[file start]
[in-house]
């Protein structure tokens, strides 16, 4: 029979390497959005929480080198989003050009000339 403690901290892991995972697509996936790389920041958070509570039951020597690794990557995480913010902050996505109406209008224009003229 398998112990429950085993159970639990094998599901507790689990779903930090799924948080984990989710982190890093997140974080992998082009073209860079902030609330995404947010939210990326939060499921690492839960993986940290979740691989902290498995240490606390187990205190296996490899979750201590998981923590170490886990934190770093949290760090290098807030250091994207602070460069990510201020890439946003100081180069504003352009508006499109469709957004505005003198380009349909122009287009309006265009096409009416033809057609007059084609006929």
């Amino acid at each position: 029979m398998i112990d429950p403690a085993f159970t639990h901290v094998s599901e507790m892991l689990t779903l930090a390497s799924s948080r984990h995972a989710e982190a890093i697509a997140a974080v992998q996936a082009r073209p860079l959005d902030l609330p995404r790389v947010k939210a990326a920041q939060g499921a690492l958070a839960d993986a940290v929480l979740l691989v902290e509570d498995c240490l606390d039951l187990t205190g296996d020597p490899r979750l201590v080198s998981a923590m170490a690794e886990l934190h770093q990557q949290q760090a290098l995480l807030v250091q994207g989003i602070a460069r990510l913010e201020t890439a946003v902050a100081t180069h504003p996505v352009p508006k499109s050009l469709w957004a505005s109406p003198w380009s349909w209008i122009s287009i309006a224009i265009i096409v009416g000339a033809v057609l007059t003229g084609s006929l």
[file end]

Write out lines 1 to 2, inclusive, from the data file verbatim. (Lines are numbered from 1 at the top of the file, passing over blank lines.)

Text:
[in-house]
């Protein structure tokens, strides 16, 4: 029979390497959005929480080198989003050009000339 403690901290892991995972697509996936790389920041958070509570039951020597690794990557995480913010902050996505109406209008224009003229 398998112990429950085993159970639990094998599901507790689990779903930090799924948080984990989710982190890093997140974080992998082009073209860079902030609330995404947010939210990326939060499921690492839960993986940290979740691989902290498995240490606390187990205190296996490899979750201590998981923590170490886990934190770093949290760090290098807030250091994207602070460069990510201020890439946003100081180069504003352009508006499109469709957004505005003198380009349909122009287009309006265009096409009416033809057609007059084609006929």